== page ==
sexual harassment arbitration

Ending Arbitration of Sexual Harassment

sexual harassment arbitrationAllegations of sexual harassment and misconduct against movie producers, actors, business leaders, and politicians are on the rise across the country.  So much so, a bipartisan group in Congress is blaming the increased use of nonpublic arbitration for keeping allegations quiet. Senators Kirsten Gillibrand, D-NY and Lindsey Graham, R-SC are leading a group of legislators seeking passage of a bill intended to prohibit sexual harassment and gender discrimination cases from being resolved privately in arbitration. The bill, Ending Forced Arbitration of Sexual Harassment, would prohibit businesses from enforcing predispute arbitration agreements of sexual harassment and discrimination claims covered under Title VII of the Civil Rights Act of 1964.

Definitions

Sexual Harassment

Sexual harassment can occur when a supervisor demands sexual favors from a subordinate in return for positive job treatment (or threats of negative consequences if the employee refuses to comply). Sexual harassment need not only be based on this type of quid pro quo activity however.

Any unwelcome conduct of a sexual nature which is so severe and pervasive that it creates a hostile work environment is also considered illegal harassment. In addition, it is not just a supervisor who can create a hostile environment – co-workers and even customers can create this atmosphere through inappropriate touching, obscene talk or gestures, graffiti, etc. This type of harassment can be perpetrated by females upon males as well as vice versa, and even among members of the same sex.

A “predispute arbitration agreement” is defined by the proposed bill as “any agreement to arbitrate a dispute that had not yet arisen at the time of the making of the agreement.” SB 2203 (Gillibrand) targets arbitration agreements that an employee might be asked to sign as a condition of getting hired or remaining employed.  The bill does not seek to eliminate predispute arbitration agreements in connection with other types of discrimination claims.

California Employers
 
SB 2203 does not address class action waivers, i.e. requiring that claims be asserted individually and not on a class basis. While class action waivers can exist outside the context of arbitration, they are not addressed in the bill. The bill also does not address the use of confidentiality agreements following the settlement of sexual harassment claims.

SB 2203 has just begun its journey in the U.S. Congress and it remains to be seen how it will be received. In the meantime, make sure you have anti-harassment policies in place and that you communicate them to employees in as many ways as possible to include handbooks, policy manuals, intranet sites, etc. And while recent media coverage has focused on sexual harassment, your policies should be broad enough to address harassment of any kind, including conduct based on individuals’ race, color, nationality, religion, disability and the like. Lastly, some employees may be unsure about what constitutes “harassment.” Your policies should describe what types of behavior or actions can constitute harassment, and that in no uncertain terms won’t be tolerated in any way.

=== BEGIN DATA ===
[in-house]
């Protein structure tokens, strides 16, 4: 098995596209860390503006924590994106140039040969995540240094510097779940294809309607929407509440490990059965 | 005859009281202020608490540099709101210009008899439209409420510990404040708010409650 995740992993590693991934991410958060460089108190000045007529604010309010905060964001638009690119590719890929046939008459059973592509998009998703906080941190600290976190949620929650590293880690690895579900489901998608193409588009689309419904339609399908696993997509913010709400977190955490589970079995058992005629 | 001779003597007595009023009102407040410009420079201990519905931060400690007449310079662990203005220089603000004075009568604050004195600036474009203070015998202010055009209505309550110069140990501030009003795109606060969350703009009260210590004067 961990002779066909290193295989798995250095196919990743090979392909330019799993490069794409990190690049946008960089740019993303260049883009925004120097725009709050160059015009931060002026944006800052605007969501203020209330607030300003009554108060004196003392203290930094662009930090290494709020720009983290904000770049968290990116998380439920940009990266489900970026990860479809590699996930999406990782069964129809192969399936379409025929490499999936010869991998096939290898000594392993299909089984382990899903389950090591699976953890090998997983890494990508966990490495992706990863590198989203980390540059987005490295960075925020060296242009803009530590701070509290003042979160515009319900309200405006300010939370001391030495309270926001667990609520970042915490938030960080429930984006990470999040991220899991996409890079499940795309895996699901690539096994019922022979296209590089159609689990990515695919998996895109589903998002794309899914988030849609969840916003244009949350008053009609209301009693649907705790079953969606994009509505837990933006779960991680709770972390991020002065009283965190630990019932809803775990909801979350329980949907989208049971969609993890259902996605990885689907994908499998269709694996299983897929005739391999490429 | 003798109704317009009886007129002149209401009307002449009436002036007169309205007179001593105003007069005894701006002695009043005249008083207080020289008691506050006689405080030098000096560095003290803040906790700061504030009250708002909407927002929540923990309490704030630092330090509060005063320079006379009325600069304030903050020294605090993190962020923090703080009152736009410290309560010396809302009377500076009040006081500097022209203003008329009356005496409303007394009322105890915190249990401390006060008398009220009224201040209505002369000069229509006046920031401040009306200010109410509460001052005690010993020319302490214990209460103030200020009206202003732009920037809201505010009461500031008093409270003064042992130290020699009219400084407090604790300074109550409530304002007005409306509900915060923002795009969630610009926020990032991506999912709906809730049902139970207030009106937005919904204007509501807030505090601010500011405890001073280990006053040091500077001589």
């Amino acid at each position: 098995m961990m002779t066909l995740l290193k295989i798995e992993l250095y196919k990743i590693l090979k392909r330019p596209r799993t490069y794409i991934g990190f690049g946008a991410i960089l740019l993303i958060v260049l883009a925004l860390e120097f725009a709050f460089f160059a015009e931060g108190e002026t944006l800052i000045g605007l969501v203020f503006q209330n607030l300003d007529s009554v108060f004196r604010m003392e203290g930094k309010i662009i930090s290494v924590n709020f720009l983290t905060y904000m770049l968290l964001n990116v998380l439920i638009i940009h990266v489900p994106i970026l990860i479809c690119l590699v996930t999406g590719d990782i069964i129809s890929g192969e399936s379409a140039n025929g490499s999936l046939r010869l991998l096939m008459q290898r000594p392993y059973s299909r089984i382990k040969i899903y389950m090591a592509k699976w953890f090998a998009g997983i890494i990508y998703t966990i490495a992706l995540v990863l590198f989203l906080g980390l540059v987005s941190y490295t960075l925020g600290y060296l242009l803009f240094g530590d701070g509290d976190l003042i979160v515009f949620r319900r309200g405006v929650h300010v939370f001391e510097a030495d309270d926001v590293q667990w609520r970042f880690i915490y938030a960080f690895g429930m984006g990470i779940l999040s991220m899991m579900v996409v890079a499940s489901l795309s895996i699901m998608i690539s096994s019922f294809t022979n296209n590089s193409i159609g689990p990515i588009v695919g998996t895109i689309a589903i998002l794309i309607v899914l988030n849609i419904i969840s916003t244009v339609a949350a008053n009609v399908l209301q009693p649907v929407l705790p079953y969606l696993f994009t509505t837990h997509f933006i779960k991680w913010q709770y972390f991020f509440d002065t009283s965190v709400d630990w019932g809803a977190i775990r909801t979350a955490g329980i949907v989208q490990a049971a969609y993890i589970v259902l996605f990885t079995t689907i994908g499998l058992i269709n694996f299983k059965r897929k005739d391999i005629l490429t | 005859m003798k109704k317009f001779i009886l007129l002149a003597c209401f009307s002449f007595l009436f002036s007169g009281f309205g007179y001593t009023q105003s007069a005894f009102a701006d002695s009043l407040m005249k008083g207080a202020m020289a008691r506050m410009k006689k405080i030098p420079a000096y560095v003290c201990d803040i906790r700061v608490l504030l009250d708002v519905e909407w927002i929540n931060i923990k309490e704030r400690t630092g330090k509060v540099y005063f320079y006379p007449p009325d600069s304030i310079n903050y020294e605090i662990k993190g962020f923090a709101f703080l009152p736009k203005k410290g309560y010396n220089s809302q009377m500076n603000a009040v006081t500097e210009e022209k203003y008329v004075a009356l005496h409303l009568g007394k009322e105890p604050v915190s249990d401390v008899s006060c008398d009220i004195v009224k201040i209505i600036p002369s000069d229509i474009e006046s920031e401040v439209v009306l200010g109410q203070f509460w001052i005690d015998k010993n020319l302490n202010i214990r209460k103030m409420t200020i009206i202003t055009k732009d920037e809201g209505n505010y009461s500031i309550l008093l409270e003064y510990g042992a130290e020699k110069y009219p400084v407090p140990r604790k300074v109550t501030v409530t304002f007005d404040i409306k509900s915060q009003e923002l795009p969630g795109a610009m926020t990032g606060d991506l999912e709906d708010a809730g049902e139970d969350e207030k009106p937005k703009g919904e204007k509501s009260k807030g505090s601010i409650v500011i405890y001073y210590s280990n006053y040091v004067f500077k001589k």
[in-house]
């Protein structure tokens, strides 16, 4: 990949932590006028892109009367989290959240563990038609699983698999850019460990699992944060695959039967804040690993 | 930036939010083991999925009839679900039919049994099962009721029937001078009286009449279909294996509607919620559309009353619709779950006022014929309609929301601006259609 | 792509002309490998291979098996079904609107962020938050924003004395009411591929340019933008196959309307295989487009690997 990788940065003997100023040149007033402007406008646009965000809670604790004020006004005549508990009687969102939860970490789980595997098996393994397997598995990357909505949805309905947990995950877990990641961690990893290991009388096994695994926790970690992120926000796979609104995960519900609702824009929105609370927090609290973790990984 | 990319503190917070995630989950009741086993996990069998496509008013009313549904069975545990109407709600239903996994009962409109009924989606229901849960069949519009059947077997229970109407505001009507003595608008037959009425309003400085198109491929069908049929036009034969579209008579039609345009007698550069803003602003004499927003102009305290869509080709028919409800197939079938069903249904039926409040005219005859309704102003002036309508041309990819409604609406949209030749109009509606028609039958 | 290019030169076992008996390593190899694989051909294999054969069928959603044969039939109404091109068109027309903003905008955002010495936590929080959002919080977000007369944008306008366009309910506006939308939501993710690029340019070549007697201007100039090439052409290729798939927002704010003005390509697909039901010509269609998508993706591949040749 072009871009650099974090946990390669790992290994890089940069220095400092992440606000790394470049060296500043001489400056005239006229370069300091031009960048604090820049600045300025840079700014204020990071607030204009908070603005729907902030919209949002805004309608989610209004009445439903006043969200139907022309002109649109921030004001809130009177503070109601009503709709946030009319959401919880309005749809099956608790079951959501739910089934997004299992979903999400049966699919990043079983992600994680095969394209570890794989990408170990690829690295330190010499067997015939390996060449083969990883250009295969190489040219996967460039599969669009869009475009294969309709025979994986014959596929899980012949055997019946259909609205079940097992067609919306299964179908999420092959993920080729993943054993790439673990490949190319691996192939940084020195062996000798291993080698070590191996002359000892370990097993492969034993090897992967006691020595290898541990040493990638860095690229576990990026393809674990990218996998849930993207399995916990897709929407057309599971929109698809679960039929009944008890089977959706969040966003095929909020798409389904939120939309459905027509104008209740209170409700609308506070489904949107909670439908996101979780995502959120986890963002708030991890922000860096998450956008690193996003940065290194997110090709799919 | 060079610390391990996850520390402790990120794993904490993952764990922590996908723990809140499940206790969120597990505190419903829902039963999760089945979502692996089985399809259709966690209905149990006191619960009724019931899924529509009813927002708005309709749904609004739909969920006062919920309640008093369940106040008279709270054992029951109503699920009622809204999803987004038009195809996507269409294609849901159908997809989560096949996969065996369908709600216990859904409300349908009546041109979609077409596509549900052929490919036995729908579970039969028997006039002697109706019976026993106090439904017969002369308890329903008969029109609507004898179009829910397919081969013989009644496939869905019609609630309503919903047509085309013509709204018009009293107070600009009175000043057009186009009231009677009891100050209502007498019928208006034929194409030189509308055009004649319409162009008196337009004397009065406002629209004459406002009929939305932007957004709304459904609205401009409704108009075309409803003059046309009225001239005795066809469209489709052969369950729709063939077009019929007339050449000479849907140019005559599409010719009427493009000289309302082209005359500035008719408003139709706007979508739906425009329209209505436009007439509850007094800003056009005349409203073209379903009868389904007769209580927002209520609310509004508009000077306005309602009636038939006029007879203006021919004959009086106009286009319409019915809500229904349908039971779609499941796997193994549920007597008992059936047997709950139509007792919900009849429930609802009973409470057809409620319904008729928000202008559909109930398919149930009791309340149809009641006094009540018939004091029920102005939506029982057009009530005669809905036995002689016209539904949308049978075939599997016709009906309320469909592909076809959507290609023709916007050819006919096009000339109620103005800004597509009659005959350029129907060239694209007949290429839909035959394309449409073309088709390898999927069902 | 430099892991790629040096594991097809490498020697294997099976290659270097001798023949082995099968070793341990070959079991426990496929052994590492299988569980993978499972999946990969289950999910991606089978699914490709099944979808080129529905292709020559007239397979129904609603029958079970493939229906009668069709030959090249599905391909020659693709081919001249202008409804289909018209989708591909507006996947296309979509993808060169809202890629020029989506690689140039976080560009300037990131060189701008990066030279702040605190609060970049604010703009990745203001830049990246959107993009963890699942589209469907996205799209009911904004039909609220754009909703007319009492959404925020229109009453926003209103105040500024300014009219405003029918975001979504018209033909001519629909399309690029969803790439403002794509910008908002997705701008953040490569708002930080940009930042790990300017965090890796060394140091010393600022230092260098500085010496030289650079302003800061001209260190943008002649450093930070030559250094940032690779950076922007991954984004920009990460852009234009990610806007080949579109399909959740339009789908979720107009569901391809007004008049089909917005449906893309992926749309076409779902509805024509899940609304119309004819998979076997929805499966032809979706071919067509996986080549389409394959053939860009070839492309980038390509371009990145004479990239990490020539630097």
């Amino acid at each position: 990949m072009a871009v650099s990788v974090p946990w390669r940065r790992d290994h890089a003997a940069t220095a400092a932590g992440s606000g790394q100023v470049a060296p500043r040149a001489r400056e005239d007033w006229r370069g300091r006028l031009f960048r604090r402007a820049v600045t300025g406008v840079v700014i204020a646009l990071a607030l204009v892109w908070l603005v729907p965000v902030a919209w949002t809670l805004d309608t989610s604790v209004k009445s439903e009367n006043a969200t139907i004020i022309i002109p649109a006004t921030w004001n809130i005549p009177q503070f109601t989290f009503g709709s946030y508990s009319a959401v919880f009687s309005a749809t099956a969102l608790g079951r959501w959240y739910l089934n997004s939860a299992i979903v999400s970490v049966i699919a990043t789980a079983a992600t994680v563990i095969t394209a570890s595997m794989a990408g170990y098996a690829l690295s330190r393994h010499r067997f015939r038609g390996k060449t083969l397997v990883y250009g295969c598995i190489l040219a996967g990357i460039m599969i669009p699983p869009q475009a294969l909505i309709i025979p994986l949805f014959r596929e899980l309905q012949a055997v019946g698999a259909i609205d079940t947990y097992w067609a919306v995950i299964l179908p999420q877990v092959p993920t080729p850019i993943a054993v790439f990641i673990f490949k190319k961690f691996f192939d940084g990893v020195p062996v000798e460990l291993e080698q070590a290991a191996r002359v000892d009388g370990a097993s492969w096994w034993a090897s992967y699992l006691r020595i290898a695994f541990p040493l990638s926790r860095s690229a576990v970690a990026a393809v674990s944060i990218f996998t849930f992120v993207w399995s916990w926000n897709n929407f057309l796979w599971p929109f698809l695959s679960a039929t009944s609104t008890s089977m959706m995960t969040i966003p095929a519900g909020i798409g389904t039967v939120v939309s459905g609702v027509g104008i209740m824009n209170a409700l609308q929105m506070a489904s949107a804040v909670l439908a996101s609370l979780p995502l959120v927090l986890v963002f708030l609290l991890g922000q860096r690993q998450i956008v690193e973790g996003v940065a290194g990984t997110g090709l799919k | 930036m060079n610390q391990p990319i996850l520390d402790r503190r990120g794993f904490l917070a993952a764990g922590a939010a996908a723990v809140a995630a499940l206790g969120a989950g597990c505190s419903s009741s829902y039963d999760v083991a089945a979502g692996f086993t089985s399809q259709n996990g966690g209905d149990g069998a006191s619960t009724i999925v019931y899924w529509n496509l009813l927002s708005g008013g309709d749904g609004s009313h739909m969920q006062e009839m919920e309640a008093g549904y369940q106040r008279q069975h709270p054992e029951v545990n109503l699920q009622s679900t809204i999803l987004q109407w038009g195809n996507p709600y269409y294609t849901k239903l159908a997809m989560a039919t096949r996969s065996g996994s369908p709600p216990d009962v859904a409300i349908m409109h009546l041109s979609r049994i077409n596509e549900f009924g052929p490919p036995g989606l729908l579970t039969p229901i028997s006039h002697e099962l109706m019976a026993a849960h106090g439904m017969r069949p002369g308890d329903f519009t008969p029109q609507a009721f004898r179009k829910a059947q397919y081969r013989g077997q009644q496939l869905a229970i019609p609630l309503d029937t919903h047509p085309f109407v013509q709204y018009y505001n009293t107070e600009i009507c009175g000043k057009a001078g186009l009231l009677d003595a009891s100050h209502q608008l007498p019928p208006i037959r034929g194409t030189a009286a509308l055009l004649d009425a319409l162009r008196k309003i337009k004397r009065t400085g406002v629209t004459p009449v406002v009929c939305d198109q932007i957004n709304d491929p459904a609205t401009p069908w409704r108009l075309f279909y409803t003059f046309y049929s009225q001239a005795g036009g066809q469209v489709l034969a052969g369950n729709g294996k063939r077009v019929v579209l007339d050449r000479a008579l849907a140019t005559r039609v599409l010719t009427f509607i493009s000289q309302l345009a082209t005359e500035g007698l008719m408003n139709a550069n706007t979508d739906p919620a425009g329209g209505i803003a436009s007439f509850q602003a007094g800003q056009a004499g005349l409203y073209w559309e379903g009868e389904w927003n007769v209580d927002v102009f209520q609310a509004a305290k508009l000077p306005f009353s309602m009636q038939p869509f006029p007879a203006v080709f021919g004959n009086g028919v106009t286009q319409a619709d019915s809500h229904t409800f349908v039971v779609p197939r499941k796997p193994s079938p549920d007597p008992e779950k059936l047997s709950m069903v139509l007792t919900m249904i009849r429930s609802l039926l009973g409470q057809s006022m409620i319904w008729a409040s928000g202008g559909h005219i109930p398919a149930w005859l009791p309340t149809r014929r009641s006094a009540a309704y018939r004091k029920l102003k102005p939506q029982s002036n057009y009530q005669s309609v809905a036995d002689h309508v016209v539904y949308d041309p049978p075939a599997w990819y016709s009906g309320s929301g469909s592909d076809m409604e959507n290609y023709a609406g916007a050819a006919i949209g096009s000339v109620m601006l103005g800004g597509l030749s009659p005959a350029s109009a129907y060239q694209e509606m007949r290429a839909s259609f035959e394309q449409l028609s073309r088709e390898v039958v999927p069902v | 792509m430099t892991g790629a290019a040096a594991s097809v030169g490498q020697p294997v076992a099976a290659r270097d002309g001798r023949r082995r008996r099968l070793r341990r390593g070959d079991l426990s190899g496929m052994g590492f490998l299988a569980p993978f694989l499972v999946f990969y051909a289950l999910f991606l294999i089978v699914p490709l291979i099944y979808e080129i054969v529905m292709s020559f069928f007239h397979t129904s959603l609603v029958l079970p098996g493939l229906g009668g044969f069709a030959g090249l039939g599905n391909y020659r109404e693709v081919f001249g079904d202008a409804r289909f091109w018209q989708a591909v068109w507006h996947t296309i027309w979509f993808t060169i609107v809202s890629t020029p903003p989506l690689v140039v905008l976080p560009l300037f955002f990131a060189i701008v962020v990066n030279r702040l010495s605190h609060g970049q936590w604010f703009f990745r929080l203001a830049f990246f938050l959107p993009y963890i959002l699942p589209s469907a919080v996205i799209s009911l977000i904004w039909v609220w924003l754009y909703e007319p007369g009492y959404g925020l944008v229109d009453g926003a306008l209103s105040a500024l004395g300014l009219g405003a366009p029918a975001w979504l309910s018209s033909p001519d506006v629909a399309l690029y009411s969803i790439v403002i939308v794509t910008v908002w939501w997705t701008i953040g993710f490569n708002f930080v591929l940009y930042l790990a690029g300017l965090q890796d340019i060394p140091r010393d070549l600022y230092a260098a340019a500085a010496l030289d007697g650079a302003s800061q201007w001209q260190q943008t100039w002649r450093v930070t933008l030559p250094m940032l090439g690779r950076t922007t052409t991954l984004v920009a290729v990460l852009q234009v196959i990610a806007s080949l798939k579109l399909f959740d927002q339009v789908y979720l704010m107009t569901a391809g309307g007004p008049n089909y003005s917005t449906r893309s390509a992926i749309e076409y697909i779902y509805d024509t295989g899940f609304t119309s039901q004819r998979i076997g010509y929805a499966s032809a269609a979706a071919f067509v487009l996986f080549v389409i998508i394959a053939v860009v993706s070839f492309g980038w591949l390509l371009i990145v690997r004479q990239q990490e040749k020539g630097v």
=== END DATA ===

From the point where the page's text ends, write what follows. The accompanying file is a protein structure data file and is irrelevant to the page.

California Employees

It is important for employees to know that they must make it clear that any conduct of a sexual nature is unwelcome. In other words, offended employees should tell the offender to stop. If the behavior continues, it should be reported to a supervisor or the human resources department in writing. Employees may be tempted to ignore the harassment, hoping it will not continue, but this frequently only makes the situation worse. And, staying quiet about it can potentially impact the employee’s legal rights here in California as well as in other states.

The labor and employment lawyers at Kingsley & Kingsley are well-versed in representing employees throughout California who have been the victim of sexual harassment. Our lawyers represent employees in civil litigation in state and federal courts, and in mediations and administrative hearings before boards and commissions such as the California Department of Fair Employment and Housing (DFEH) and the Equal Employment Opportunity Commission (EEOC).

Proving sexual harassment can be challenging, but with the right legal team, it can be done. If you have been a victim of sexual harassment, there are a variety of ways that the qualified lawyers at Kingsley & Kingsley can assist you. Take advantage of a free initial consultation to discuss your specific case by calling the toll free number (888) 500-8469 or by clicking here to contact us regarding your case.

 

Posted in Arbitration, California Lawyers, Harassment, Sexual Harassment and tagged , , .

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